So, what is a gig economy? It is a description for an economy attributed to the millennials generation (those born between 1982-2002), who have chosen to become freelance providers of services, and get paid by the gig of data produced, or by the hour. The millennials have embraced self-employed freelancing as a path to financial independence built upon: flexible hours, more balanced lifestyles and multiple choices.
In America alone, there are over 50 million of them hooked on this kind of flexible work. This is not a question of desperation in finding jobs in a tight market, still filled with Boomers and other generations, but the desired career path for a significant number of this large cohort.
The millennials, who are in their late twenties and early thirties, are becoming the prime recruitment targets for all types of businesses requiring freelance work. It is important to recognize their particular idiosyncrasies so that the project bidding process can be better adapted to their particular lifestyles. It is in the interest of both the company and the individual to give them every opportunity to succeed.
When dealing with the millennial generation, it is essential to take into account that they are embedded in social media and the internet. They obtain their news there, buy their products and services and exchange ideas and recommendations. With this in mind, the whole freelance bidding process incorporates various internet-related platforms to get the best possible match between skill sets and project requirements.
The internet has provided incredible opportunities to offer services to both small and large businesses. It allows for greater win-win opportunities, whereby the employers can reduce their overhead costs on permanent salaries and open themselves up to the pool of young talent, who can furnish them with fresh ideas and insights. There is no need to restrict the search for specific expertise to the local market. There is a whole world out there of talented people from near and far, who are ready to provide their unique services at a discounted rate. Because most of them work out of their home, they do not have to absorb overhead expenses and can price their services at reduced rates.
The services that can be outsourced to the gig economy include: content writing, IT solutions and website SEO, website design, programming, coding, data management and analysis, paralegal assistance, marketing, advertising, accounting and many other functions that can be performed remotely. There are many websites that connect and rate both the providers and receivers of these services. The price and specifications are all prearranged so that there are no unpleasant surprises to either party.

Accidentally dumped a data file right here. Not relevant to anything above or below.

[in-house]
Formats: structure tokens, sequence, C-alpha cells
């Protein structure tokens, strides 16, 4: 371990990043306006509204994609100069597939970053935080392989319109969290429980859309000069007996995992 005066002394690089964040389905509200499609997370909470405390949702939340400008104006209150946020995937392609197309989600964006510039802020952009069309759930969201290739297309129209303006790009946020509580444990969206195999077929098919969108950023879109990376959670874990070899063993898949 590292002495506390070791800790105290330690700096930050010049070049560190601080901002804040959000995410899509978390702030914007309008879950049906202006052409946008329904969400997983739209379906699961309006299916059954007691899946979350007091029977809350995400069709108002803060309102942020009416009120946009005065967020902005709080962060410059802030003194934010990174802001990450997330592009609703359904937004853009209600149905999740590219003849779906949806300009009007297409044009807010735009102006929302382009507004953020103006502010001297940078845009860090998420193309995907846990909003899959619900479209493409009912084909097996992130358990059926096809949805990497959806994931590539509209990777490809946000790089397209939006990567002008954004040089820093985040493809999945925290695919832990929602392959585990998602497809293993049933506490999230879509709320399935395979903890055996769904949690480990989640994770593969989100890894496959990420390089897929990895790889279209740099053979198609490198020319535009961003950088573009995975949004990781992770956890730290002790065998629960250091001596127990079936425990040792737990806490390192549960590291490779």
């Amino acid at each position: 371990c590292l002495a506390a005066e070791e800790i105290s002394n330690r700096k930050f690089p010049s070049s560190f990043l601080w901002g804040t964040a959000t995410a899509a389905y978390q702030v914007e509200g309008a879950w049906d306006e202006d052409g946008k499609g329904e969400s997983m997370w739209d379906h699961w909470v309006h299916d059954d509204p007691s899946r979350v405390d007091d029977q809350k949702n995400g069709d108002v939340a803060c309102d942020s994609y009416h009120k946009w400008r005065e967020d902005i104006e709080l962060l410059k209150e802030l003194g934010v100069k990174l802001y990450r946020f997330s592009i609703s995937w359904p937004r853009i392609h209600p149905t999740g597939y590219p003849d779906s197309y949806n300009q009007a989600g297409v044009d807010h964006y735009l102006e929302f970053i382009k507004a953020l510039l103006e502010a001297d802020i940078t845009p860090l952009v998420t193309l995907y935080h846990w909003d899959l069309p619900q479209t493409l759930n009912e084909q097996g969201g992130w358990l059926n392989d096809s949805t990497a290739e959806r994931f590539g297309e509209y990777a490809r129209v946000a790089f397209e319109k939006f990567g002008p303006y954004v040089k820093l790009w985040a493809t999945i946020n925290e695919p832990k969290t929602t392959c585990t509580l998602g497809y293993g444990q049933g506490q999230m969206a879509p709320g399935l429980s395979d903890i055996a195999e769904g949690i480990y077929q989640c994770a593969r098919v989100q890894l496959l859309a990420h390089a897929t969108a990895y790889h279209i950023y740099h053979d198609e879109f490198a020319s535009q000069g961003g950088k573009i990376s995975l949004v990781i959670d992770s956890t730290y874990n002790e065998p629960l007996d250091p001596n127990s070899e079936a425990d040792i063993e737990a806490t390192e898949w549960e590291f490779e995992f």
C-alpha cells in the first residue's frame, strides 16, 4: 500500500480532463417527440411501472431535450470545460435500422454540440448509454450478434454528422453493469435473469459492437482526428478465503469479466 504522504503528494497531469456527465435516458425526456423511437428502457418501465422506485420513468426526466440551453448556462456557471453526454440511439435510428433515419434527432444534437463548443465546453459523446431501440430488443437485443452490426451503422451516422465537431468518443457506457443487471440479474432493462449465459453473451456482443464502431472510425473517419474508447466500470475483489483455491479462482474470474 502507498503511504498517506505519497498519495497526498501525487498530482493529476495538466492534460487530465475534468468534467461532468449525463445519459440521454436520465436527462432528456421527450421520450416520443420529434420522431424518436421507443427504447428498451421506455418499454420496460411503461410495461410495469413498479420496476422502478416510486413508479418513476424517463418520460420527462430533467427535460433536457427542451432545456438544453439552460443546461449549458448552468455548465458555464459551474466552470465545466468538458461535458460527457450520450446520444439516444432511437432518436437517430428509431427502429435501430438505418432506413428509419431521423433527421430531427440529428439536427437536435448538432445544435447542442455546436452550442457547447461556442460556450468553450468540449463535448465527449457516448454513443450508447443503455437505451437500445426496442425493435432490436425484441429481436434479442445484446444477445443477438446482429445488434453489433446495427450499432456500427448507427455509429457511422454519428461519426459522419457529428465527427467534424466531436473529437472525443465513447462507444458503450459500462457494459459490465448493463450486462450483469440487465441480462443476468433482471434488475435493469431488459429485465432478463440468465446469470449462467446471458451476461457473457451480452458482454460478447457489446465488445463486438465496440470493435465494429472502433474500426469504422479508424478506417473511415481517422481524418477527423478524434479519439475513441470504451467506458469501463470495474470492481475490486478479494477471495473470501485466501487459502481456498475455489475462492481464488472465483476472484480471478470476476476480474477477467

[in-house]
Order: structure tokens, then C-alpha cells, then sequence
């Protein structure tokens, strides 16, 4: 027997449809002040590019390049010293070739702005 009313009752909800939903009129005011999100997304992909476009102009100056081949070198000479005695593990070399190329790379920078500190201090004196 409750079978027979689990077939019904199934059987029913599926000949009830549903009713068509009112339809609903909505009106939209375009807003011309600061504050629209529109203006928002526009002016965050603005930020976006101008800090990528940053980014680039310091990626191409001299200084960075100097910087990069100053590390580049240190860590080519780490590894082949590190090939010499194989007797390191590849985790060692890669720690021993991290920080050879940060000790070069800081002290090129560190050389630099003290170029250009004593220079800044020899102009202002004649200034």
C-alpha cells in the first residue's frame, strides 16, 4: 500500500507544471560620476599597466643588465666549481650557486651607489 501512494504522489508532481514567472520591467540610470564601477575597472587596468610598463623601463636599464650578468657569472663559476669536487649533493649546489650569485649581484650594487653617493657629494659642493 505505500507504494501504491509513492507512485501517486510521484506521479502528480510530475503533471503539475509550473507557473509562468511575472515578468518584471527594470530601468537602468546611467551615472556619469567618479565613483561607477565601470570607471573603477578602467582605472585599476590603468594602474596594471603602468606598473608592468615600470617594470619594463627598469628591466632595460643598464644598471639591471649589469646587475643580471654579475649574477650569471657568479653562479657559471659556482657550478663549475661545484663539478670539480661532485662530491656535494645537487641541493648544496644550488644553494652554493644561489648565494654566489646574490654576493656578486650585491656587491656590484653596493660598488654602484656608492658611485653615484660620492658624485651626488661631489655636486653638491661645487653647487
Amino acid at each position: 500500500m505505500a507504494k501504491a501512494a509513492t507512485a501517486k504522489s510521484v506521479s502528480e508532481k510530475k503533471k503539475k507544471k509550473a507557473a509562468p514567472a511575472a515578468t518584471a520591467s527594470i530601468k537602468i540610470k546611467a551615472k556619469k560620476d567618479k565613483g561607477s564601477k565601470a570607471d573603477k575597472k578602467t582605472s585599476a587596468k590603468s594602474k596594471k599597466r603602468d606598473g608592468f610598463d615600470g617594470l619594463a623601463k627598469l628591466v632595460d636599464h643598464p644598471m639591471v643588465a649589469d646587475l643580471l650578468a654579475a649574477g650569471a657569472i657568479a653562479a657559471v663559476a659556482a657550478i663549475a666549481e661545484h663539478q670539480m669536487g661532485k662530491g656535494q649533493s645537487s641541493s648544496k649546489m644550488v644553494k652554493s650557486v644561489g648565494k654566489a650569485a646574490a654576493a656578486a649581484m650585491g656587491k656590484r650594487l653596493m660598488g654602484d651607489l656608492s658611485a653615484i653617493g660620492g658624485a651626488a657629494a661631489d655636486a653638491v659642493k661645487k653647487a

The bonanza of the English-speaking world – Because the English language has become the “lingua franca” of the global village, it facilitates communication. it has provided a bountiful crop of young well-educated individuals able to accept the challenges of globalization. Command of the English language allows targeting customers well beyond the local market. Artificial Intelligence (AI) driven translation has also contributed to the reduction of communication barriers. Yet, every country has its unique idiosyncrasies, often related to cultural differences. This is where elastic human knowledge can overcome the advantages of bots.
Small Businesses can hire affordable freelance talent – Instead of hiring costly permanent staff that significantly impact fixed costs, small business owners can rent their needs and pay by the hour. This is not exactly a new development, it is just that this kind of help has become less expensive due to globalization. Design work in any field can be produced in low-cost emerging countries, many of which have high academic standards. Although outsourcing has gained a somewhat tainted reputation, used strategically it can provide a valuable reduction of cost. Even local outsourcing has its benefits because the gig economy operates at a lower labor rate
Large businesses can offer more security – It is not only small businesses that are taking advantage of the gig economy. Large businesses are also jumping on the bandwagon for most of the same reasons. However, their size presents certain advantages to the freelancers because these behemoths can often provide long-term engagements or repeat business. They also have greater leeway to offer more generous hourly compensation. Because the really large companies often expand at breakneck speed, providing space for new recruits becomes problematic and costly. All this creates opportunities for freelancers.
ESG can gain from the millennial mindset – Social responsibility is connected to business ethics. The consumers in advanced countries demand a different approach to the way business is done. The exploitation of the environment at any cost is no longer tolerated. Climate change dynamics, supported by a more activist generation, will force business owners to shift to a more ethical approach. The millennials tend to be more aware of ESG (environmental, social and governance impact), and can thus provide creative input on this topic. The gig economy offers a fresh, external pool of ideas.
Low risk/ low-cost entry for the freelancers – The entry into this vast economy often requires nothing more than a reliable computer, mobile device and some talent in any field that is open to remote employment. As in any other business, there is a requirement to promote a particular talent or expertise. Fortunately, this is greatly facilitated by freelance hubs that cater to the gig pool. Signing up is normally free, and many of these hubs offer tutoring on self-promotion, networking, and improvement of skills.